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Muppet classrooms for puppet pupils

We may unwittingly be teaching our pupils that conformity leads to successful learning. Teacher and pupil roles need to move with the times, but this won’t happen without serious debate in the schools.

Even before children start school, they have a clear picture of what school is, and what goes on in classrooms. You only have to watch a toddler sitting their teddies and dolls in a row and teaching them letters and other facts in what they already perceive is a ‘teacher voice’. Where do they get this idea from? One study found that preschool children see school as a big and complicated place with lots of rules and no play and that they got these ideas from their  family, teachers (presumably in their preschool settings) and television.

Take a look at this entertaining 6 minute video which uses Muppet puppets to teach young children ‘How to Be a Good Student’ (Socratica 2019)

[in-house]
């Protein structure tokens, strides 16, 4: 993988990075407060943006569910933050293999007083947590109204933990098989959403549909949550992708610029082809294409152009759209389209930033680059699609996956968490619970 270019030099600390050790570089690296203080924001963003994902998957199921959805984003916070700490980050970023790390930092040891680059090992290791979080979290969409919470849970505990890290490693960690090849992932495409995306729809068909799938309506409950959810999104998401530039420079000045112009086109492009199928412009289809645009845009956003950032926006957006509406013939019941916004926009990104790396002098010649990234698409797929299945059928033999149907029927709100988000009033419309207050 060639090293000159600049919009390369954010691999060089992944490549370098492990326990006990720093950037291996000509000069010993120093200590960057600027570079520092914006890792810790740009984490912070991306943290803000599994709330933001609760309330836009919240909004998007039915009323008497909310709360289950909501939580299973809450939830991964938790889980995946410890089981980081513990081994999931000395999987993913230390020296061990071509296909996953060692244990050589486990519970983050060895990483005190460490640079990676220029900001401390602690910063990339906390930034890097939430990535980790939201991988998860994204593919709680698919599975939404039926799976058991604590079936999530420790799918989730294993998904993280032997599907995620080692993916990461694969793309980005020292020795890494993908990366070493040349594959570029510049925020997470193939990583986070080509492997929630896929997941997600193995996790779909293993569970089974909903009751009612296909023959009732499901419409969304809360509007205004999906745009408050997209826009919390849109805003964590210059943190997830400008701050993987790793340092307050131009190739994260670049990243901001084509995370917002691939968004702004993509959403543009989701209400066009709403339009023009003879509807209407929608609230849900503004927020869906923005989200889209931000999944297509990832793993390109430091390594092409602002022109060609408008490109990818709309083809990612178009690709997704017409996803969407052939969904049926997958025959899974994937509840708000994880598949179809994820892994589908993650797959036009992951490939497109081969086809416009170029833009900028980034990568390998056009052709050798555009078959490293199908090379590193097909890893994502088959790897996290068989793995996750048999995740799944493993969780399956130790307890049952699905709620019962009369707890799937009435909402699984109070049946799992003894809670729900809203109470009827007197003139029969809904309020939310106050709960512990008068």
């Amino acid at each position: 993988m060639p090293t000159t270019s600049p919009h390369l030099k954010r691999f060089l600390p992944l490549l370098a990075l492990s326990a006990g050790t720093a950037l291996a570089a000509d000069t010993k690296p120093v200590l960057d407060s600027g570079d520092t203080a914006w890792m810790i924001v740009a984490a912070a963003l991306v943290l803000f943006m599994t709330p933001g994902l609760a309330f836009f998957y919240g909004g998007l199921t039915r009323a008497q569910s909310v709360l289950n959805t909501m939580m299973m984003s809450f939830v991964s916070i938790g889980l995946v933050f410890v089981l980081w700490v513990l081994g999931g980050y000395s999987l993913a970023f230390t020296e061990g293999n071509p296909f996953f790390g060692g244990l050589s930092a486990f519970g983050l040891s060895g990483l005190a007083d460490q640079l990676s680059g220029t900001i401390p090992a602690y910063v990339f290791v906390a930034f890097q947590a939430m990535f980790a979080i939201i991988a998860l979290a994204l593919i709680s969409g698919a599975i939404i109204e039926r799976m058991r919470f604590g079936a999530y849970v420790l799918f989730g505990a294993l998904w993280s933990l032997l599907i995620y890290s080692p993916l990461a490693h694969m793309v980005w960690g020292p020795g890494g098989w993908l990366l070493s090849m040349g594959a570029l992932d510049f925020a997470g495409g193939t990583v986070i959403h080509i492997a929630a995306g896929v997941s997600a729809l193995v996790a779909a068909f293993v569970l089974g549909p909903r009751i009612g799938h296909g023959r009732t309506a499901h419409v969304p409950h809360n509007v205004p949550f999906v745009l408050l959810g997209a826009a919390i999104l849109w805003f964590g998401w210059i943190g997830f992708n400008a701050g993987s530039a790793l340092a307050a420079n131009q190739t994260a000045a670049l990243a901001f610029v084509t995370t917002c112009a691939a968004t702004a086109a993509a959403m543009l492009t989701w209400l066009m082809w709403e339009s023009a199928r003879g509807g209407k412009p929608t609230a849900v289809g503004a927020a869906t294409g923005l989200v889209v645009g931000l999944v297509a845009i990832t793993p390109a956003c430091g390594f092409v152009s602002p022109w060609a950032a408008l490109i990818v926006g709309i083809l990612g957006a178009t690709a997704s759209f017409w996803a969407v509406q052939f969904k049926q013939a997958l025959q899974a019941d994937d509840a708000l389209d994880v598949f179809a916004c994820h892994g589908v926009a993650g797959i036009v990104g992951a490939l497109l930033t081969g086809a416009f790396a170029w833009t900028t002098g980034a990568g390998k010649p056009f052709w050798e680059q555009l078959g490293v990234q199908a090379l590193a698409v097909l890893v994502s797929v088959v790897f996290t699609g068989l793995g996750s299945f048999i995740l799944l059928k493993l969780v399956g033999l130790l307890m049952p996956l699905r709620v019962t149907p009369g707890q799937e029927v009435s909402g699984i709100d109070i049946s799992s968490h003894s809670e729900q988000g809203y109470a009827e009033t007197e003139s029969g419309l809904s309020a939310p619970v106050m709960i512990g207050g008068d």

What messages does this video give children about their role as learners? About their rights? About their teachers? About their classmates?

We might assume that once children start school their conception of school and themselves as learners changes. Or maybe, there are ways in which we unwittingly promote and maintain the picture of the good student as compliant and passive.

A group of Australian teachers and researchers got together in 1985 to address their concerns about the prevalence of passive, unreflective, dependent student behaviours. They were disturbed about how, even in apparently successful lessons, students were passive learners, lacking strategies when they were stuck, and seeing the teacher as responsible for their learning and discipline.

They started a project called PEEL (Project to Enhance Effective Learning) and came up with a list of Good Learning Behaviours (GLBs) that were consistent with research findings and their own experience.

In a subsequent study, two secondary Science teachers, Mr Boyle and Ms Fahey, used this list of GLBs to investigate the learning behaviours of two of their classes. These classes were mixed ability, with at least half the students identified as at the low end of the achievement scale, and one of the classes described as ‘the class you did not really want.’

Step 1. Students constructed their own list of GLBs: they were asked ‘What do you regard as good learning behaviours?’

Their responses included:

  • listens in class; completes homework; does not disrupt others; follows instructions; and completes class work.